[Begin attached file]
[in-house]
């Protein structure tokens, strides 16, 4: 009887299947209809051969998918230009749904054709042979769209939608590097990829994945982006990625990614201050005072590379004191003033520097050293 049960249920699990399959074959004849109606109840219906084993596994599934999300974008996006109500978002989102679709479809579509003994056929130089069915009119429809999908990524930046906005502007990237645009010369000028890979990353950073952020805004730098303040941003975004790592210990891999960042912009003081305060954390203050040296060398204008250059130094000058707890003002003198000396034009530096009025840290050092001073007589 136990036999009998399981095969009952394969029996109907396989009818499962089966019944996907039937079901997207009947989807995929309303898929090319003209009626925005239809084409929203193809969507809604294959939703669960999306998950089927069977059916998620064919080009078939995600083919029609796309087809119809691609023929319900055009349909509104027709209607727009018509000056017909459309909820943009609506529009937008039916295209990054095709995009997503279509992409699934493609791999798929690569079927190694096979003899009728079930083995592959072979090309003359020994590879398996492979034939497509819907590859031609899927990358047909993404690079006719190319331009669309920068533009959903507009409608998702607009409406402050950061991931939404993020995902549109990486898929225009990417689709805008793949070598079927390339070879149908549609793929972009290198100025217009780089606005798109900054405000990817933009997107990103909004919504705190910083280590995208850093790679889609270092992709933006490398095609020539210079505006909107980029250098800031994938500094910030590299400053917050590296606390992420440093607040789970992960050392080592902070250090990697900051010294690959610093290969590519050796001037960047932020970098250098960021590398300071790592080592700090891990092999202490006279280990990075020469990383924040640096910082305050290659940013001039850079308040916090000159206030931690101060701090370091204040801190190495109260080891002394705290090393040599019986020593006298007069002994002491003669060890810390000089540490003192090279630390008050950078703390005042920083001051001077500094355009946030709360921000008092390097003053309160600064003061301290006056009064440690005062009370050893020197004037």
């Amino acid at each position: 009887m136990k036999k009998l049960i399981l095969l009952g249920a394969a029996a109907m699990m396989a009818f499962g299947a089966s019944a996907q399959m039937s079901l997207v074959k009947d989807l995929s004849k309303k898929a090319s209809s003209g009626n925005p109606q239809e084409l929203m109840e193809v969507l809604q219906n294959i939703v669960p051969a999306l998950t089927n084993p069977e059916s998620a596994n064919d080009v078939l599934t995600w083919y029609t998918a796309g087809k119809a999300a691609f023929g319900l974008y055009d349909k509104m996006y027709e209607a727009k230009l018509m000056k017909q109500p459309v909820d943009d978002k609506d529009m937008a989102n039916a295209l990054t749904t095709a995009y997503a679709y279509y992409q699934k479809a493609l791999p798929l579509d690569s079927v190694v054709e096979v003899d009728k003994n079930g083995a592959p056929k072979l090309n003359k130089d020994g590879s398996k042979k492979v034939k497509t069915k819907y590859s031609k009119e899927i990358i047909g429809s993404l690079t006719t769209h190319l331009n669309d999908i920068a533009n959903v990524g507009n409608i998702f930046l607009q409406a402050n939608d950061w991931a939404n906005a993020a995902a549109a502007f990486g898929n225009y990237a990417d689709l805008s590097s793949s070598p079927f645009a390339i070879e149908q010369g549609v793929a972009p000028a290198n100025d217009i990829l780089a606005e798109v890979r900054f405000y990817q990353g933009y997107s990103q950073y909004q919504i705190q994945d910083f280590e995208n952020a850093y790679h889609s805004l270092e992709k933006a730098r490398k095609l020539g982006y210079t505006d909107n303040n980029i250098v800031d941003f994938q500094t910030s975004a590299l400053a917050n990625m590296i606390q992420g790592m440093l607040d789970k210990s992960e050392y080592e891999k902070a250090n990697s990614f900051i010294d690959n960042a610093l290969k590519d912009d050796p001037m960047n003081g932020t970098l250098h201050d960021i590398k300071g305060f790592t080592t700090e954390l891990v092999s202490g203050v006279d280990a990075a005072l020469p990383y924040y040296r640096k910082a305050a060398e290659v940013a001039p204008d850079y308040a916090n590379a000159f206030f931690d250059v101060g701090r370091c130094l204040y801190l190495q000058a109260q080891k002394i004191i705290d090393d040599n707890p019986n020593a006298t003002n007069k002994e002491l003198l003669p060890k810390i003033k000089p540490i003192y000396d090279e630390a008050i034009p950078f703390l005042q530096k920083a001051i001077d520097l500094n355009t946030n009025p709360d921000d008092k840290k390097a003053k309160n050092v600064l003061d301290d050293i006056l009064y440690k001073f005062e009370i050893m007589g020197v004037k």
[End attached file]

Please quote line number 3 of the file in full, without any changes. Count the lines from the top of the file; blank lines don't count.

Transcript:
């Amino acid at each position: 009887m136990k036999k009998l049960i399981l095969l009952g249920a394969a029996a109907m699990m396989a009818f499962g299947a089966s019944a996907q399959m039937s079901l997207v074959k009947d989807l995929s004849k309303k898929a090319s209809s003209g009626n925005p109606q239809e084409l929203m109840e193809v969507l809604q219906n294959i939703v669960p051969a999306l998950t089927n084993p069977e059916s998620a596994n064919d080009v078939l599934t995600w083919y029609t998918a796309g087809k119809a999300a691609f023929g319900l974008y055009d349909k509104m996006y027709e209607a727009k230009l018509m000056k017909q109500p459309v909820d943009d978002k609506d529009m937008a989102n039916a295209l990054t749904t095709a995009y997503a679709y279509y992409q699934k479809a493609l791999p798929l579509d690569s079927v190694v054709e096979v003899d009728k003994n079930g083995a592959p056929k072979l090309n003359k130089d020994g590879s398996k042979k492979v034939k497509t069915k819907y590859s031609k009119e899927i990358i047909g429809s993404l690079t006719t769209h190319l331009n669309d999908i920068a533009n959903v990524g507009n409608i998702f930046l607009q409406a402050n939608d950061w991931a939404n906005a993020a995902a549109a502007f990486g898929n225009y990237a990417d689709l805008s590097s793949s070598p079927f645009a390339i070879e149908q010369g549609v793929a972009p000028a290198n100025d217009i990829l780089a606005e798109v890979r900054f405000y990817q990353g933009y997107s990103q950073y909004q919504i705190q994945d910083f280590e995208n952020a850093y790679h889609s805004l270092e992709k933006a730098r490398k095609l020539g982006y210079t505006d909107n303040n980029i250098v800031d941003f994938q500094t910030s975004a590299l400053a917050n990625m590296i606390q992420g790592m440093l607040d789970k210990s992960e050392y080592e891999k902070a250090n990697s990614f900051i010294d690959n960042a610093l290969k590519d912009d050796p001037m960047n003081g932020t970098l250098h201050d960021i590398k300071g305060f790592t080592t700090e954390l891990v092999s202490g203050v006279d280990a990075a005072l020469p990383y924040y040296r640096k910082a305050a060398e290659v940013a001039p204008d850079y308040a916090n590379a000159f206030f931690d250059v101060g701090r370091c130094l204040y801190l190495q000058a109260q080891k002394i004191i705290d090393d040599n707890p019986n020593a006298t003002n007069k002994e002491l003198l003669p060890k810390i003033k000089p540490i003192y000396d090279e630390a008050i034009p950078f703390l005042q530096k920083a001051i001077d520097l500094n355009t946030n009025p709360d921000d008092k840290k390097a003053k309160n050092v600064l003061d301290d050293i006056l009064y440690k001073f005062e009370i050893m007589g020197v004037k």